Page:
June 26, 2014 9:56:48 pm
The UK government on Thursday unveiled a hand-crafted bronze plaque in memory of Indian soldiers awarded the Victoria Cross (VC) for their bravery during the World War I.
The commemorative plaque will now be shipped to India to find a permanent home in the country as a symbol of Britain’s gratitude. As part of the UK’s ongoing First World War Centenary programme, the Indian plaque forms a set of 11 commissioned in honour of a total of 175 overseas war heroes who fought for the British during the Great War.
The VC is Britain’s highest award for gallantry in the battlefield and the six Indians honoured include Risaldar Badlu Singh, Sepoy Chatta Singh, Naik Darwan Singh Negi, Rifleman Gabar Singh Negi, Lance-Daffadar Gobind Singh and Lance-Naik Lala.
“These extraordinary men were awarded the Victoria Cross, Britain’s highest award for valour for their actions during the war. We shall honour them by engraving their names on bronze memorial plaques, to be presented to their home countries, sending out a powerful message that people of all backgrounds and faiths can unite in the name of a common cause,” said Sayeeda Warsi, senior Foreign and Commonwealth Office (FCO) minister, at a special unveiling ceremony in London.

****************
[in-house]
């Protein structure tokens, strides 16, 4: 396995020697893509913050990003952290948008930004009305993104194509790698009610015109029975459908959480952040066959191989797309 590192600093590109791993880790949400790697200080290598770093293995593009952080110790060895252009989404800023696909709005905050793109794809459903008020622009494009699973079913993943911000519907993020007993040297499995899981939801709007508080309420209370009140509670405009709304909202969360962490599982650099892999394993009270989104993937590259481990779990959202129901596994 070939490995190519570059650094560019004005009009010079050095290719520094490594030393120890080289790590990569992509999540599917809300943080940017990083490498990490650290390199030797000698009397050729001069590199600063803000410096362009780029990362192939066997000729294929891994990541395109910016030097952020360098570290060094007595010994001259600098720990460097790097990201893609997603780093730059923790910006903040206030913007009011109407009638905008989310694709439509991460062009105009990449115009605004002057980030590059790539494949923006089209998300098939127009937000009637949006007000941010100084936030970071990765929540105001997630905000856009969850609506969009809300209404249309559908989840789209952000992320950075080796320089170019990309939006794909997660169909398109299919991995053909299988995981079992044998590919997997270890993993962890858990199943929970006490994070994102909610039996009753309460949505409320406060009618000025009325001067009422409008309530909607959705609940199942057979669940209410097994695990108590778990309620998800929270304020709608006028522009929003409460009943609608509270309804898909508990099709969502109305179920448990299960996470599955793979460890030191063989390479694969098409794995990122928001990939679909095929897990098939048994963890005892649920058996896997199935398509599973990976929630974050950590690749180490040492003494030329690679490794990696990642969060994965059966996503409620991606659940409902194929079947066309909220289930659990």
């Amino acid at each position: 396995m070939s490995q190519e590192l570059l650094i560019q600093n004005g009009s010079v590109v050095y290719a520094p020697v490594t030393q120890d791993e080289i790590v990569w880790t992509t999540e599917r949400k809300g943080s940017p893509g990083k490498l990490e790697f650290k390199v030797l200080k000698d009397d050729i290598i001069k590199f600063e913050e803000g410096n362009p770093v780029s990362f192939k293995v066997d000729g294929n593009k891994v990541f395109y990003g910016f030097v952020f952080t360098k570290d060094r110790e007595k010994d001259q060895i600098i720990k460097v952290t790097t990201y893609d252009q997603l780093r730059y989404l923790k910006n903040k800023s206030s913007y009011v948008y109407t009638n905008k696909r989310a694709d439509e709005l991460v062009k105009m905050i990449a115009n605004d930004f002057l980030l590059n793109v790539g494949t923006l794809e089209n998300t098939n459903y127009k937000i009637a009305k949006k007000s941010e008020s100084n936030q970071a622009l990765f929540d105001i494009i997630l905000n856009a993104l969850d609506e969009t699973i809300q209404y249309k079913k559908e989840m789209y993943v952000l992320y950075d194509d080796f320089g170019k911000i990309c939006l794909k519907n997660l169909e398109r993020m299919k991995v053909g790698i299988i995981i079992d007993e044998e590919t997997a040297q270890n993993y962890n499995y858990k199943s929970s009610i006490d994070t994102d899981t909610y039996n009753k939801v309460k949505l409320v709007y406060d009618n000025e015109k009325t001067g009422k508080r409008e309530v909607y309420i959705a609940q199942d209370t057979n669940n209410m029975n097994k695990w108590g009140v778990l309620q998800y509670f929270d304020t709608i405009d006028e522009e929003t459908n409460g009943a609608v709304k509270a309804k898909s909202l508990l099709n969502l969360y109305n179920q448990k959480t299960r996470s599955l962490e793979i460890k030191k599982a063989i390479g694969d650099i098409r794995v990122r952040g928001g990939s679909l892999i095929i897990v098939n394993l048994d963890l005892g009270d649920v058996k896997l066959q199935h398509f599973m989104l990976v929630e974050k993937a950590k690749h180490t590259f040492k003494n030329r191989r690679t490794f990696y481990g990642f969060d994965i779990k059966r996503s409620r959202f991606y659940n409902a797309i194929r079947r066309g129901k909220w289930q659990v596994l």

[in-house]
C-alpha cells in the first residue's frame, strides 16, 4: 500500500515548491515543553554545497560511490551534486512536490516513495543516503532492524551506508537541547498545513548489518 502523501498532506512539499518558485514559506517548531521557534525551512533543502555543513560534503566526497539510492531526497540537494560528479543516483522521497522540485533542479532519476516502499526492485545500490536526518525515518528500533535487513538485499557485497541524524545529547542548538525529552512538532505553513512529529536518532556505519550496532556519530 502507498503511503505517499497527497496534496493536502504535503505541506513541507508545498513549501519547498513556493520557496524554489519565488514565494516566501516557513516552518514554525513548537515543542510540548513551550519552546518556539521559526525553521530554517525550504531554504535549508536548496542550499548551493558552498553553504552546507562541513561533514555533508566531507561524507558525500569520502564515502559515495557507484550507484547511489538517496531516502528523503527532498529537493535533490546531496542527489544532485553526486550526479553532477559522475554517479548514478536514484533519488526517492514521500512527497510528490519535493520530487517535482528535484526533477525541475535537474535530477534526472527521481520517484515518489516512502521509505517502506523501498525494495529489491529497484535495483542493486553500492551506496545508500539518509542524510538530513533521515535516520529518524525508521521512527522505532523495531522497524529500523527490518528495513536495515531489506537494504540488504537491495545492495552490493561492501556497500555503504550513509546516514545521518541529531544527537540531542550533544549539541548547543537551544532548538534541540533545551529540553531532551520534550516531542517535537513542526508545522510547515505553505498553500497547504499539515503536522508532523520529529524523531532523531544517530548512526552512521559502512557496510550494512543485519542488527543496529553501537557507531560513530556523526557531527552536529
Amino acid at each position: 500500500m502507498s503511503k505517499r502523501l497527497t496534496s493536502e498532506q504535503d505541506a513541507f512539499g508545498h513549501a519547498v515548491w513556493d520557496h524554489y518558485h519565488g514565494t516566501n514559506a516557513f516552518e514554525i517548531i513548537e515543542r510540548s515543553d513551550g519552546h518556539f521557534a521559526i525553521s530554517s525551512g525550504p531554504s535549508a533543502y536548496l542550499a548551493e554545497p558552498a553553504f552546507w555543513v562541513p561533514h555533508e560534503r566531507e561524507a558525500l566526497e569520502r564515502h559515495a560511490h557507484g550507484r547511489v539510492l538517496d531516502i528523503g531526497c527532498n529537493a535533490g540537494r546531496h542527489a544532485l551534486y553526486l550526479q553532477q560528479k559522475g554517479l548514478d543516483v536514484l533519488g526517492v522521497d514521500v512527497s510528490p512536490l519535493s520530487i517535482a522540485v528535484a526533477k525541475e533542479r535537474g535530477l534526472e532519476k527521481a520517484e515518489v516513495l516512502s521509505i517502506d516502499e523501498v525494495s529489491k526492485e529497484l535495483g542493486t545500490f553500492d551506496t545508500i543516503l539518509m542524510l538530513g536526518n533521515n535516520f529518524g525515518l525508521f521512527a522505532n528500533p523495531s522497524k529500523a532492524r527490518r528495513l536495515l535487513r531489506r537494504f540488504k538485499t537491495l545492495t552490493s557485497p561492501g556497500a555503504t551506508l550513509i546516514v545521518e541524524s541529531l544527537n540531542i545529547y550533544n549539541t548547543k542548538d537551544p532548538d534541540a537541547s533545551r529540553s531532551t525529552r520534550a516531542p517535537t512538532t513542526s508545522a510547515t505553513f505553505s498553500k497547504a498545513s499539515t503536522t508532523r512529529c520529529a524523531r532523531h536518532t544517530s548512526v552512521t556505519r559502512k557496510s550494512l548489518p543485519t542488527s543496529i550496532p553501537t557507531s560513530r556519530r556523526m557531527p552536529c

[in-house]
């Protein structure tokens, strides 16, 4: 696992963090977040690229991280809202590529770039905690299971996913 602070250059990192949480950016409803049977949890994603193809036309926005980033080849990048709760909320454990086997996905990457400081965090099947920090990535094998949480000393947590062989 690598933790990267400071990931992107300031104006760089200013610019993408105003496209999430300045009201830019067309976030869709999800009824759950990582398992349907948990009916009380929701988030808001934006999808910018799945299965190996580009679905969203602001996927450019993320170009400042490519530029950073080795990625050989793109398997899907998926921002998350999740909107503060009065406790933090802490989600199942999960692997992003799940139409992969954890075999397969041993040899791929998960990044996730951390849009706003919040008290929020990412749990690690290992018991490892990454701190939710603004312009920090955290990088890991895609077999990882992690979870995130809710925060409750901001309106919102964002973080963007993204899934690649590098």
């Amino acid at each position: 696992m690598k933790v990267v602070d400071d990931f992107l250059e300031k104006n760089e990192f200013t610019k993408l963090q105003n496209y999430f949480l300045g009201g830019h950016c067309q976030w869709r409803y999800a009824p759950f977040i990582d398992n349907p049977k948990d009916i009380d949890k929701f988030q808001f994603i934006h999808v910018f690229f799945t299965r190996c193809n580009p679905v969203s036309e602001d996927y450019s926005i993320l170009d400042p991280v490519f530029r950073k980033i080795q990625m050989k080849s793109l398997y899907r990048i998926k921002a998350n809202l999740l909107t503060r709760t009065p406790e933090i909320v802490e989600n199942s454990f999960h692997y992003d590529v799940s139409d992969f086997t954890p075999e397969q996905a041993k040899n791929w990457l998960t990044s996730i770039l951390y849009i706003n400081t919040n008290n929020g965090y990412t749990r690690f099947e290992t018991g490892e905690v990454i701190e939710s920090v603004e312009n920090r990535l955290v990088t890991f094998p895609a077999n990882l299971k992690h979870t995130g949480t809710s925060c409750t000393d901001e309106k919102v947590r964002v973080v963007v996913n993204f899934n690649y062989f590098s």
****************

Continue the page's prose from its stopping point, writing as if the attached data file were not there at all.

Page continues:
She singled out Gobind Singh, who is recorded to have saved hundreds of lives in 1917 by offering to deliver messages back and forth in the midst of battle fire. “All these men are true heroes and we must ensure that future generations never forget that without them we would not have the rights and freedom we enjoy today,” Warsi added.
Besides six VCs from India, the 11 countries covered by the special plaques include Pakistan (3); Nepal (2); Canada (70 VCs); Australia (66); New Zealand (16); South Africa (14); US (5); Denmark (2); Belgium (1) and Ukraine (1).
“There are a total of 11 VCs that were awarded to soldiers from undivided India and of them three trace their origins to present day Pakistan and two to Nepal,” explained Brigadier Sandeepan Handa, defence and military adviser of India in the UK. “This plaque honouring the six Indians will now be handed over to the British High Commission in Delhi and eventually to the Government of India for a permanent memorial,” Handa said.
The plaques mark an extension of the British government’s programme to honour UK-born VC recipients with a commemorative paving stone in their home town.
On August 4, 2014, it will be 100 years since Britain entered the First World War and Prime Minister David Cameron had launched an overall commemoration programme back in October 2012. Later in the year, the FCO will also be publishing an online digital archive of all the overseas Victoria Cross recipients.
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